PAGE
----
During the COVID-19 pandemic, public employees across the nation have given back to their communities in extraordinary ways. From donating to food banks to helping their neighbors and protecting their communities, public employees have been on the front lines.  

Here are stories of public employees in service to their communities.

Shlenker School’s bear hugs bring comfort to children in crisis by Judy Bluestein-Levin. For the last 24 years, students at the Shlenker School in Houston have been providing teddy bears to firefighters from Station 68, so they can give them to children being transported in a time of crisis. This year, in return for the donation, firefighters came to the school to pick up the bears with a ladder truck and showed students all sorts of firefighter gear. Second-grade teacher Elizabeth Hooper commented on the over two-decade-old project, “I think it’s just nice, that in a year when everything looks different, it’s lovely when you have something stay the same.”

Sterling Heights police provide compassionate care with COMEBACK Quick Response Team by Eric Czarnik. At the onset of the pandemic in early 2020, many helpful programs were rolled back to focus on the pandemic, but not for the Sterling Heights Police Department (SHPD). In February 2020, SHPD partnered with a local nonprofit, Families Against Narcotics (FAN), to battle opioid addiction in their community. The COMEBACK Quick Response Team is a three-member unit that responds to homes within 72 hours when nonfatal drug overdoses occur. The team, made up of a police officer, a certified peer recovery coach, and a certified family recovery coach, meets with the families, provides helpful information, and support services. Sterling Heights Police Lt. Mario Bastianelli commented, “The fact that our team is making house calls is huge for its success because we are literally bringing free resources to your door. It makes it a lot easier to want to get help.” The program has been so successful that 15 other police agencies have developed similar programs. Linda Davis, Executive Director of FAN, commented, “The opioid crisis may not be in the news as much lately, but it is definitely not going away. In fact, the COVID pandemic — which shifted attention away from the opioid pandemic — has caused drug use and overdose numbers to rise sharply. The isolation of COVID has been so difficult for people with a substance use disorder and for many people in recovery. Not being able to connect with people face to face has really caused people to struggle, and the numbers prove that.”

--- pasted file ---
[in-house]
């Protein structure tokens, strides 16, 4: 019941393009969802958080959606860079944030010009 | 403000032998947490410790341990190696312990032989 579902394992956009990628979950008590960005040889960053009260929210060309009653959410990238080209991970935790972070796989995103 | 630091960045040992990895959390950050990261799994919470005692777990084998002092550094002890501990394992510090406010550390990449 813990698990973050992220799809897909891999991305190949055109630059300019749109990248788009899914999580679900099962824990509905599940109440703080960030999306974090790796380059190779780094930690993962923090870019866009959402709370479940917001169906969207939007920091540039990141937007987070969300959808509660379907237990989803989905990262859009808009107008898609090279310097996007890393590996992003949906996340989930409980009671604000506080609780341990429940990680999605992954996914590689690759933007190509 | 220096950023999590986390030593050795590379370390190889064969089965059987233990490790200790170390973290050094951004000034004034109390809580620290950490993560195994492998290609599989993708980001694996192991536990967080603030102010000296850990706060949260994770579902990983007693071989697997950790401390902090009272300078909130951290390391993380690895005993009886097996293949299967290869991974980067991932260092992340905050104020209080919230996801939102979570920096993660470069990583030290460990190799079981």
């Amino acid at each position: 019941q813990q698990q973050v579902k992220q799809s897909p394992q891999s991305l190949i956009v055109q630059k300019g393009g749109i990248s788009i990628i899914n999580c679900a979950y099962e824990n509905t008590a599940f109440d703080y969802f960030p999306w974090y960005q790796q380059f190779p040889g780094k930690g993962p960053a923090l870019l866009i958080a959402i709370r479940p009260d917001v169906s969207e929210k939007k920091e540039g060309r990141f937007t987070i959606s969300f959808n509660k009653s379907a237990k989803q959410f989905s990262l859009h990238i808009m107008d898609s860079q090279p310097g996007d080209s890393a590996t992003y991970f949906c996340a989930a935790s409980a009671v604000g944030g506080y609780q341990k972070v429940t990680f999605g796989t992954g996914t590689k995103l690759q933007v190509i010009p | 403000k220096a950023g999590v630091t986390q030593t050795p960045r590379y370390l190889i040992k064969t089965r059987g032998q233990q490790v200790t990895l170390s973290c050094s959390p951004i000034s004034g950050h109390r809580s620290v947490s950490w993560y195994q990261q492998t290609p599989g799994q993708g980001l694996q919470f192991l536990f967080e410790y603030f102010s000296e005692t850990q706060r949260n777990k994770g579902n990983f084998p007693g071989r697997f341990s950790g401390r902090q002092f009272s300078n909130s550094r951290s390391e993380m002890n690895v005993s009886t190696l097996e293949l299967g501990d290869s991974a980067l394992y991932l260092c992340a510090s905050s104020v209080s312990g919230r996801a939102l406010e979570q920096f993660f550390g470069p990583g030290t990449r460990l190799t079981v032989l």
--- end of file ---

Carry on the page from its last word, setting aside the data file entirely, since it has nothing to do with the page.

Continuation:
If you or a loved one struggles with opioid abuse, call the Substance Abuse and Mental Health Administration Help Hotline at 1-800-662-HELP.

Big Lake Elementary continues tradition of raising money for American Heart Association by Kera Wanielista. For the last 21 years, Big Lake Elementary in Washington has taken part in the American Heart Association’s (AHA) Kid’s Heart Challenge. The fundraiser is kicked off by students receiving a presentation from AHA staff on heart health and healthy living. Along with the presentation and activities, students raise money for AHA, and the top fundraisers get to pie their teachers in the face. Even with the pandemic, students and staff raised $10,000 – the most they have ever raised by the school in the last two decades. Physical education teacher Matt Holmes said, “The donations just kept pouring in. It’s beautiful to see. People are still wanting to give and help.” Although assemblies are on hold and classroom sizes are reduced due to the pandemic, the top fundraiser, third-grader Henry Adams, still had the opportunity to pie several kindergarten teachers in the face. 

Be sure to check back next week for more stories of public employees giving back to their communities!